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Charted: Global CO2 Emissions by Income Group



charting CO2 emissions by income

Global CO2 Emissions by Income Group

From a historical perspective, the current demand for natural resources has surged to unprecedented levels and continues to escalate—for both essential needs like food, clothing, water, housing, infrastructure, and non-essential consumption in everyday life.

This surge has been accompanied by annual increases in CO₂ emissions. Consumption, however, differs radically depending on income.

In this graphic, we visualize global CO₂ emissions in 2019, broken down by income group. This data comes from the Emissions Inequality Calculator, created by the Stockholm Environment Institute.

Wealthier Families Contribute More to CO₂ Emissions

In 2019, the world’s richest 1% (with an average income of $310K) were responsible for 15% of global CO₂ emissions.

The annual emissions of the 1% in 2019 canceled out the carbon savings of 1 million onshore wind turbines. In contrast, the bottom 50% (with an average income of $2,000) were responsible for only 8% of CO₂ emissions.

Here is the breakdown of emissions by income group in 2019, with average income in 2011 purchasing power parity USD:

Income GroupAverage income (USD)Share of CO₂ Emissions
Top 1%$310K15%
Next 9%$90K34%
Middle 40%$16K43%
Bottom 50%$2K8%

The reason for such disparity lies in consumption. For example, fashion is one of the most demanded industries in the world’s high-income countries. According to the UN, the fashion industry produces between 2% to 8% of global carbon emissions.

Another major contributor is the transport sector, which is more prevalent in developed countries. Greenhouse gas emissions from the transport sector alone have more than doubled since 1970, with around 80% of this increase coming from road vehicles.

Higher-income families also spend more on food, contributing to CO₂ emissions. The production, transportation, and handling of food generates significant CO₂ emissions. In addition, when food ends up in landfills, it also generates methane.

According to the U.S. Environmental Protection Agency, each year, U.S. food loss and waste embodies 170 million metric tons of carbon dioxide equivalent GHG emissions (excluding landfill emissions)—equal to the annual CO₂ emissions of 42 coal-fired power plants.

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Ranking the Top 15 Countries by Carbon Tax Revenue

This graphic highlights France and Canada as the global leaders when it comes to generating carbon tax revenue.



A chart showing the top 15 countries by carbon tax revenue.

Top 15 Countries by Carbon Tax Revenue

This was originally posted on our Voronoi app. Download the app for free on iOS or Android and discover incredible data-driven charts from a variety of trusted sources.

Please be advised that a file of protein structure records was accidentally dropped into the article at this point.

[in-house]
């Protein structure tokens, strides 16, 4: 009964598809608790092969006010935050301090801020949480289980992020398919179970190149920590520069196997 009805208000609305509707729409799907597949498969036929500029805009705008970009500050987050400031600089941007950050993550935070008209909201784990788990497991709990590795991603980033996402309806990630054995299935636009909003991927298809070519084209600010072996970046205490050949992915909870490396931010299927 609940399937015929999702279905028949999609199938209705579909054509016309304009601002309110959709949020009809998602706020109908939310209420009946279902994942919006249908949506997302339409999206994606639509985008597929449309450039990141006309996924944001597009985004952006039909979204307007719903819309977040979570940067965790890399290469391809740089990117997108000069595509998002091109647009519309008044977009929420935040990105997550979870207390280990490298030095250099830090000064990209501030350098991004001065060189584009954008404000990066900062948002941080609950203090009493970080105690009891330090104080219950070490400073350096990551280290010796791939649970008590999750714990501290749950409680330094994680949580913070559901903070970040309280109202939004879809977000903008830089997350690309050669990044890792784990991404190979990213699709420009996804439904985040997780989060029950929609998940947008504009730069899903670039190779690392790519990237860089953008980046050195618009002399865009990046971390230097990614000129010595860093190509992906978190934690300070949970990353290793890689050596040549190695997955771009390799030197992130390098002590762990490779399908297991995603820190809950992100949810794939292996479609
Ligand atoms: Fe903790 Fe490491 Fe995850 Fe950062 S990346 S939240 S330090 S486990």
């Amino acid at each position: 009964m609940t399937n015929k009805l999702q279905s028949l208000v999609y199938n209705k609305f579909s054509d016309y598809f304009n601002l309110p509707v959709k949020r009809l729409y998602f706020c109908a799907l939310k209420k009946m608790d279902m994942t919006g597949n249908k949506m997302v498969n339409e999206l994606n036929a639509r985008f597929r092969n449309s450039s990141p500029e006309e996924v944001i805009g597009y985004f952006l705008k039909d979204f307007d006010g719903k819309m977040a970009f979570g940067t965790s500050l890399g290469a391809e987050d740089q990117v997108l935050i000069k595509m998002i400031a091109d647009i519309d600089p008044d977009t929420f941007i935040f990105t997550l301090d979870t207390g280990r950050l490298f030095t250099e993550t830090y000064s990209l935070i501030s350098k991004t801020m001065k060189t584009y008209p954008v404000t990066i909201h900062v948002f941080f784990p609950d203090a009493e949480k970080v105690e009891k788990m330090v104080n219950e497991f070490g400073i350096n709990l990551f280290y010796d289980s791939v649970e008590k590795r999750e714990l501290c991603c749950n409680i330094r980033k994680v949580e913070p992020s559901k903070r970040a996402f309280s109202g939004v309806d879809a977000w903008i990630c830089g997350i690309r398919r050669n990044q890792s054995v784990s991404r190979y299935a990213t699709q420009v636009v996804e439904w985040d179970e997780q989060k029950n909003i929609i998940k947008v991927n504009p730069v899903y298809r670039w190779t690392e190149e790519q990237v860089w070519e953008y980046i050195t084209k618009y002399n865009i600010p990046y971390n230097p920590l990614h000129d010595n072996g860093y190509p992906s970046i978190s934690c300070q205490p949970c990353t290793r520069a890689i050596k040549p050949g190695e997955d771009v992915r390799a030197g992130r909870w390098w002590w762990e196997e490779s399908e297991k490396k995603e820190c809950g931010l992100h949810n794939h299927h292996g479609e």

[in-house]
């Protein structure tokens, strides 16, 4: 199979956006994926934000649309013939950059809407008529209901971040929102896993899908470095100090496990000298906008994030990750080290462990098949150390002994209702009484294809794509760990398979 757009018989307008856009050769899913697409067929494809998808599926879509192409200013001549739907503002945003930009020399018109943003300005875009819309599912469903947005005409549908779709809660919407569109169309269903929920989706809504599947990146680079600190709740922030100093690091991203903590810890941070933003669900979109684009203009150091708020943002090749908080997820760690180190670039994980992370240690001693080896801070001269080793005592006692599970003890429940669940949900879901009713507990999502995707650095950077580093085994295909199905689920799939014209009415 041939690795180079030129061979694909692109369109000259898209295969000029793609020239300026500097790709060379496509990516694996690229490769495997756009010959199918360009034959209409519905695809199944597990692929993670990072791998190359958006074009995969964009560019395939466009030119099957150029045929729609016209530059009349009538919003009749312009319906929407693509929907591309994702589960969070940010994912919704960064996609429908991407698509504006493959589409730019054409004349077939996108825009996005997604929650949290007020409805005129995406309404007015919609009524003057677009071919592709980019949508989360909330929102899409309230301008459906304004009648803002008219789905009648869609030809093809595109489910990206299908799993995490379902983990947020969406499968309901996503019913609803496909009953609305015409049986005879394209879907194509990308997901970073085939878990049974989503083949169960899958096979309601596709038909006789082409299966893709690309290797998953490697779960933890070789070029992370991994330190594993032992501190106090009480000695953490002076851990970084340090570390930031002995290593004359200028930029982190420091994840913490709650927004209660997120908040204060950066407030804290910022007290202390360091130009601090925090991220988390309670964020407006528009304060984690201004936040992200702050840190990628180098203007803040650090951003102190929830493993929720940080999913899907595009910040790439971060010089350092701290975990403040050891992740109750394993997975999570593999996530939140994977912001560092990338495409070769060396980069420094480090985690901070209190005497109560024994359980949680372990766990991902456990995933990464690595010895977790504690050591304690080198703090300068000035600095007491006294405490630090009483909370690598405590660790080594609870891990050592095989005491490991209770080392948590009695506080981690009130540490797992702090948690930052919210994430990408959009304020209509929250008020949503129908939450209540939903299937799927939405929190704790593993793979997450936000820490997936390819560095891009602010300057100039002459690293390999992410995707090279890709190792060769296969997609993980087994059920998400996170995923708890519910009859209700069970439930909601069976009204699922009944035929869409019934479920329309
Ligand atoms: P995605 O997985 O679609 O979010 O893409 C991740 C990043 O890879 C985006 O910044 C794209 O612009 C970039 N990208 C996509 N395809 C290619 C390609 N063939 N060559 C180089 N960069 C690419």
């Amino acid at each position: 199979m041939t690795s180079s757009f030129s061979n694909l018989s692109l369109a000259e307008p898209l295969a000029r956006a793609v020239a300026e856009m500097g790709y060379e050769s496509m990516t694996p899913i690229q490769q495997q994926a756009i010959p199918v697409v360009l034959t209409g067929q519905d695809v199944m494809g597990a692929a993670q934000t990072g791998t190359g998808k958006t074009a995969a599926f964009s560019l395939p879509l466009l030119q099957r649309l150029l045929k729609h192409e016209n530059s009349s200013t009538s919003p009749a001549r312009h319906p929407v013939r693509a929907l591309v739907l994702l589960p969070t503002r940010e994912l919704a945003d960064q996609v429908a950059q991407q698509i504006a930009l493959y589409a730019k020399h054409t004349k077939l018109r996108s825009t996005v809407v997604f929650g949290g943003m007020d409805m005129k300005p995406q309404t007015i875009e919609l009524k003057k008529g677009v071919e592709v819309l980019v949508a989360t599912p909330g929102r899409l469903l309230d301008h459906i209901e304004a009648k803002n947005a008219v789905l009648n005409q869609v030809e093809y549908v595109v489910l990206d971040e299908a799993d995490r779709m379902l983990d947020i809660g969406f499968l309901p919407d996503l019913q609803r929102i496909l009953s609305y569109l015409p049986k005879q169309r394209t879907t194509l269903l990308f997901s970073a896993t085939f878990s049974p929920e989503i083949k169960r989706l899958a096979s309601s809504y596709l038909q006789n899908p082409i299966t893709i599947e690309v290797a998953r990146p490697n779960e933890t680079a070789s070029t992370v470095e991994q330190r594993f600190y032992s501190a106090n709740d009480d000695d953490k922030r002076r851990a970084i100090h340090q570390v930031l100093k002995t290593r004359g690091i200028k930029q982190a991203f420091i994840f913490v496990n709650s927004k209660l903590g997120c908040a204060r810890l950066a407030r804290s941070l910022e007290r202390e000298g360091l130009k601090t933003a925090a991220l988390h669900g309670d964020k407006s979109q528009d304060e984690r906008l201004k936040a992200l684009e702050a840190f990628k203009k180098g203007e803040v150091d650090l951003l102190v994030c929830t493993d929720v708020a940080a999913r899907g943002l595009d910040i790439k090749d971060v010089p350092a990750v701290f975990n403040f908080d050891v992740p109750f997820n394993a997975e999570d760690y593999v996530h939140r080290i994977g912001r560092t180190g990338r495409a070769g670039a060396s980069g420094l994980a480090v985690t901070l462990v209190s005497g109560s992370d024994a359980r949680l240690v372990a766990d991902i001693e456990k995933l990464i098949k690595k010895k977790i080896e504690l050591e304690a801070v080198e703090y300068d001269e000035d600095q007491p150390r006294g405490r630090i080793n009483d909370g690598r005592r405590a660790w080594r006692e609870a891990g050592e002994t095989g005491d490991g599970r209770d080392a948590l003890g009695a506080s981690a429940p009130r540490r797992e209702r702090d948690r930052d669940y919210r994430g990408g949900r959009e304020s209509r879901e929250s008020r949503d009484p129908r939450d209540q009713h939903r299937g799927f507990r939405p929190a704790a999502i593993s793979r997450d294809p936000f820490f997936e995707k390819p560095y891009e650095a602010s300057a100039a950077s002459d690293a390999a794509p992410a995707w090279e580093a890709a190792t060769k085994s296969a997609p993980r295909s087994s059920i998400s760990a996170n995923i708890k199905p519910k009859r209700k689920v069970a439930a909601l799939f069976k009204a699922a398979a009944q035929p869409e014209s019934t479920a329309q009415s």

Carbon taxes are designed to discourage CO2 emissions by increasing the cost of carbon-intensive activities and incentivizing the adoption of cleaner energy alternatives.

In this graphic we list the top 15 countries by carbon tax revenue as of 2022. The data is from the World Bank’s State and Trends of Carbon Pricing Report, published in April 2023.

France and Canada Lead in Global Carbon Tax Revenue

In 2022, the top 15 countries generated approximately $30 billion in revenue from carbon taxes.

France and Canada lead in this regard, accounting for over half of the total amount. Both countries have implemented comprehensive carbon pricing systems that cover a wide range of sectors, including transportation and industry, and they have set relatively high carbon tax rates.

CountryGovernment revenue
in 2022 ($ billions)
🇫🇷 France$8.9
🇨🇦 Canada$7.8
🇸🇪 Sweden$2.3
🇳🇴 Norway$2.1
🇯🇵 Japan$1.8
🇫🇮 Finland$1.7
🇨🇭 Switzerland$1.6
🇬🇧 United Kingdom$0.9
🇮🇪 Ireland$0.7
🇩🇰 Denmark$0.5
🇵🇹 Portugal$0.5
🇦🇷 Argentina$0.3
🇲🇽 Mexico$0.2
🇸🇬 Singapore$0.1
🇿🇦 South Africa$0.1

In Canada, the total carbon tax revenue includes both national and provincial taxes.

While carbon pricing has been recognized internationally as one of the more efficient mechanisms for reducing CO2 emissions, research is divided over what the global average carbon price should be to achieve the goals of the Paris Climate Agreement, which aims to limit global warming to 1.5–2°C by 2100 relative to pre-industrial levels.

A recent study has shown that carbon pricing must be supported by other policy measures and innovations. According to a report from Queen’s University, there is no feasible carbon pricing scenario that is high enough to limit emissions sufficiently to achieve anything below 2.4°C warming on its own.

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